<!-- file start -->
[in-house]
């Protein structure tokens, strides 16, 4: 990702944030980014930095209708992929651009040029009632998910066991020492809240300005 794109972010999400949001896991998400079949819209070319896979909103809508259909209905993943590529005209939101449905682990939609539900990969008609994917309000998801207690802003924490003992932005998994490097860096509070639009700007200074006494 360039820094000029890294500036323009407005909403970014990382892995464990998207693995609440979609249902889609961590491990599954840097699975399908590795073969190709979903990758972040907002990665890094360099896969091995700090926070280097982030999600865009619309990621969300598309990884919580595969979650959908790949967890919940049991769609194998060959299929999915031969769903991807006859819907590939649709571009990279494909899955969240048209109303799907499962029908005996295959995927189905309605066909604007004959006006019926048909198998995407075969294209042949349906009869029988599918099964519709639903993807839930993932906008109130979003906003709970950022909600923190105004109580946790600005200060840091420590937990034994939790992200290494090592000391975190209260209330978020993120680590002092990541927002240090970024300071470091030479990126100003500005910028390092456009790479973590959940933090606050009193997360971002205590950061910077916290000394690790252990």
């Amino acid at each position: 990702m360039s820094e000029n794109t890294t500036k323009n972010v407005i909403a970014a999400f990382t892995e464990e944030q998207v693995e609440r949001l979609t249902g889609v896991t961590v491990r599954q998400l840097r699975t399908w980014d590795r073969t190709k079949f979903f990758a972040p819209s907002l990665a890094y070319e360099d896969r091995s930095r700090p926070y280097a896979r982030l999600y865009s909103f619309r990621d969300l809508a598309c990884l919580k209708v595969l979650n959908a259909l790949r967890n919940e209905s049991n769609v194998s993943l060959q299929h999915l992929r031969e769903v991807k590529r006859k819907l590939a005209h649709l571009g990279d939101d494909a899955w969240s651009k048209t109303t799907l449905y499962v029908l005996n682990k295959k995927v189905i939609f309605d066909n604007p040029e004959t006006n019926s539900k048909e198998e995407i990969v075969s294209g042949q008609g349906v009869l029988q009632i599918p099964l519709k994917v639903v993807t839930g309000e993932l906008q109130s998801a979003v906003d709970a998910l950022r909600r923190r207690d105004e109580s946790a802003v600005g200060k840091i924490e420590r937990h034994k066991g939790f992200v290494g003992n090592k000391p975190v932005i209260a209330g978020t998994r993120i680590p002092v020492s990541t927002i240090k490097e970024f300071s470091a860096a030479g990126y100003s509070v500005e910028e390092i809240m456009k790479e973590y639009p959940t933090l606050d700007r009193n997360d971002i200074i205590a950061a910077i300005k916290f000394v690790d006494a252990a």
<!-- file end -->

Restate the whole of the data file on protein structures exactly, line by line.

[in-house]
């Protein structure tokens, strides 16, 4: 990702944030980014930095209708992929651009040029009632998910066991020492809240300005 794109972010999400949001896991998400079949819209070319896979909103809508259909209905993943590529005209939101449905682990939609539900990969008609994917309000998801207690802003924490003992932005998994490097860096509070639009700007200074006494 360039820094000029890294500036323009407005909403970014990382892995464990998207693995609440979609249902889609961590491990599954840097699975399908590795073969190709979903990758972040907002990665890094360099896969091995700090926070280097982030999600865009619309990621969300598309990884919580595969979650959908790949967890919940049991769609194998060959299929999915031969769903991807006859819907590939649709571009990279494909899955969240048209109303799907499962029908005996295959995927189905309605066909604007004959006006019926048909198998995407075969294209042949349906009869029988599918099964519709639903993807839930993932906008109130979003906003709970950022909600923190105004109580946790600005200060840091420590937990034994939790992200290494090592000391975190209260209330978020993120680590002092990541927002240090970024300071470091030479990126100003500005910028390092456009790479973590959940933090606050009193997360971002205590950061910077916290000394690790252990």
């Amino acid at each position: 990702m360039s820094e000029n794109t890294t500036k323009n972010v407005i909403a970014a999400f990382t892995e464990e944030q998207v693995e609440r949001l979609t249902g889609v896991t961590v491990r599954q998400l840097r699975t399908w980014d590795r073969t190709k079949f979903f990758a972040p819209s907002l990665a890094y070319e360099d896969r091995s930095r700090p926070y280097a896979r982030l999600y865009s909103f619309r990621d969300l809508a598309c990884l919580k209708v595969l979650n959908a259909l790949r967890n919940e209905s049991n769609v194998s993943l060959q299929h999915l992929r031969e769903v991807k590529r006859k819907l590939a005209h649709l571009g990279d939101d494909a899955w969240s651009k048209t109303t799907l449905y499962v029908l005996n682990k295959k995927v189905i939609f309605d066909n604007p040029e004959t006006n019926s539900k048909e198998e995407i990969v075969s294209g042949q008609g349906v009869l029988q009632i599918p099964l519709k994917v639903v993807t839930g309000e993932l906008q109130s998801a979003v906003d709970a998910l950022r909600r923190r207690d105004e109580s946790a802003v600005g200060k840091i924490e420590r937990h034994k066991g939790f992200v290494g003992n090592k000391p975190v932005i209260a209330g978020t998994r993120i680590p002092v020492s990541t927002i240090k490097e970024f300071s470091a860096a030479g990126y100003s509070v500005e910028e390092i809240m456009k790479e973590y639009p959940t933090l606050d700007r009193n997360d971002i200074i205590a950061a910077i300005k916290f000394v690790d006494a252990a």